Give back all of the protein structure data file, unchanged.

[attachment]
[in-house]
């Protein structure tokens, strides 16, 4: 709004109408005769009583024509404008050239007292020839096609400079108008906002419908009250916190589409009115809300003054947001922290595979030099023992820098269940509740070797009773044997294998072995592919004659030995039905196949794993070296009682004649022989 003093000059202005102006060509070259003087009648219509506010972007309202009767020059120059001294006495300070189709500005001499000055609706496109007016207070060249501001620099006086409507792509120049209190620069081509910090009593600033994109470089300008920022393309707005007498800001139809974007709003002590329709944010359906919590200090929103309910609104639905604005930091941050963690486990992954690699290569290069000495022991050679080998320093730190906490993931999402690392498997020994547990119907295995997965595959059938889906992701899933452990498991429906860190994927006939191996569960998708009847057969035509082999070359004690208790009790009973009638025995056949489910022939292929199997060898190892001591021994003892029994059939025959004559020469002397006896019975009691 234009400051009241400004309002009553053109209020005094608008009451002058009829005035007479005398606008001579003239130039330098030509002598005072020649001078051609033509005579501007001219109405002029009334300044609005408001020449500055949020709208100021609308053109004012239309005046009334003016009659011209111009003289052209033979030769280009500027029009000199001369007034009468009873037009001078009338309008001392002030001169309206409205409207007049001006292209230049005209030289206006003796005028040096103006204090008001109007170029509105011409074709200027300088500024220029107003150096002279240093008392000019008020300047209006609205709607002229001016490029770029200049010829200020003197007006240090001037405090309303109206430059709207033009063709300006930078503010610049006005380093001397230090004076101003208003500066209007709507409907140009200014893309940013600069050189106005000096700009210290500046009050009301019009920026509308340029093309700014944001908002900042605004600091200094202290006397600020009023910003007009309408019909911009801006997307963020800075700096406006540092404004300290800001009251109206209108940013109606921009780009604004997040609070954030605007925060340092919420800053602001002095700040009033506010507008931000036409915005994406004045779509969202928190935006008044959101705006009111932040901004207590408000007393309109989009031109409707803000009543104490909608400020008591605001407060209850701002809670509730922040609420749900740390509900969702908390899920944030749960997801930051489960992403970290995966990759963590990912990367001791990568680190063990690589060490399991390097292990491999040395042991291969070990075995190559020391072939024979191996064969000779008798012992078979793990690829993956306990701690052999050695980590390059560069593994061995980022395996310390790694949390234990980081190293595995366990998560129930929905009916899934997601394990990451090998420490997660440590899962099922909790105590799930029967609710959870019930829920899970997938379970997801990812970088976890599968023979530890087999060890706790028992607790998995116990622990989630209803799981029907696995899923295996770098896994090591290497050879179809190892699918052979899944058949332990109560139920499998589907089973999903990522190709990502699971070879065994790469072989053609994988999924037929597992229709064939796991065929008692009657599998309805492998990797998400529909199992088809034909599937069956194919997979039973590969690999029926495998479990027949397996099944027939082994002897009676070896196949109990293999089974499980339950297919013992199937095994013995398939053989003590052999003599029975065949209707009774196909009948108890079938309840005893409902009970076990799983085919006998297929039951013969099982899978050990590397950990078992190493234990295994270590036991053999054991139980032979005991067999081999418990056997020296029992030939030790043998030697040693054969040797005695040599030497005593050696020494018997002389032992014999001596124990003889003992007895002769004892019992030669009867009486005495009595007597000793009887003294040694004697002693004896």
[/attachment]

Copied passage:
[in-house]
């Protein structure tokens, strides 16, 4: 709004109408005769009583024509404008050239007292020839096609400079108008906002419908009250916190589409009115809300003054947001922290595979030099023992820098269940509740070797009773044997294998072995592919004659030995039905196949794993070296009682004649022989 003093000059202005102006060509070259003087009648219509506010972007309202009767020059120059001294006495300070189709500005001499000055609706496109007016207070060249501001620099006086409507792509120049209190620069081509910090009593600033994109470089300008920022393309707005007498800001139809974007709003002590329709944010359906919590200090929103309910609104639905604005930091941050963690486990992954690699290569290069000495022991050679080998320093730190906490993931999402690392498997020994547990119907295995997965595959059938889906992701899933452990498991429906860190994927006939191996569960998708009847057969035509082999070359004690208790009790009973009638025995056949489910022939292929199997060898190892001591021994003892029994059939025959004559020469002397006896019975009691 234009400051009241400004309002009553053109209020005094608008009451002058009829005035007479005398606008001579003239130039330098030509002598005072020649001078051609033509005579501007001219109405002029009334300044609005408001020449500055949020709208100021609308053109004012239309005046009334003016009659011209111009003289052209033979030769280009500027029009000199001369007034009468009873037009001078009338309008001392002030001169309206409205409207007049001006292209230049005209030289206006003796005028040096103006204090008001109007170029509105011409074709200027300088500024220029107003150096002279240093008392000019008020300047209006609205709607002229001016490029770029200049010829200020003197007006240090001037405090309303109206430059709207033009063709300006930078503010610049006005380093001397230090004076101003208003500066209007709507409907140009200014893309940013600069050189106005000096700009210290500046009050009301019009920026509308340029093309700014944001908002900042605004600091200094202290006397600020009023910003007009309408019909911009801006997307963020800075700096406006540092404004300290800001009251109206209108940013109606921009780009604004997040609070954030605007925060340092919420800053602001002095700040009033506010507008931000036409915005994406004045779509969202928190935006008044959101705006009111932040901004207590408000007393309109989009031109409707803000009543104490909608400020008591605001407060209850701002809670509730922040609420749900740390509900969702908390899920944030749960997801930051489960992403970290995966990759963590990912990367001791990568680190063990690589060490399991390097292990491999040395042991291969070990075995190559020391072939024979191996064969000779008798012992078979793990690829993956306990701690052999050695980590390059560069593994061995980022395996310390790694949390234990980081190293595995366990998560129930929905009916899934997601394990990451090998420490997660440590899962099922909790105590799930029967609710959870019930829920899970997938379970997801990812970088976890599968023979530890087999060890706790028992607790998995116990622990989630209803799981029907696995899923295996770098896994090591290497050879179809190892699918052979899944058949332990109560139920499998589907089973999903990522190709990502699971070879065994790469072989053609994988999924037929597992229709064939796991065929008692009657599998309805492998990797998400529909199992088809034909599937069956194919997979039973590969690999029926495998479990027949397996099944027939082994002897009676070896196949109990293999089974499980339950297919013992199937095994013995398939053989003590052999003599029975065949209707009774196909009948108890079938309840005893409902009970076990799983085919006998297929039951013969099982899978050990590397950990078992190493234990295994270590036991053999054991139980032979005991067999081999418990056997020296029992030939030790043998030697040693054969040797005695040599030497005593050696020494018997002389032992014999001596124990003889003992007895002769004892019992030669009867009486005495009595007597000793009887003294040694004697002693004896």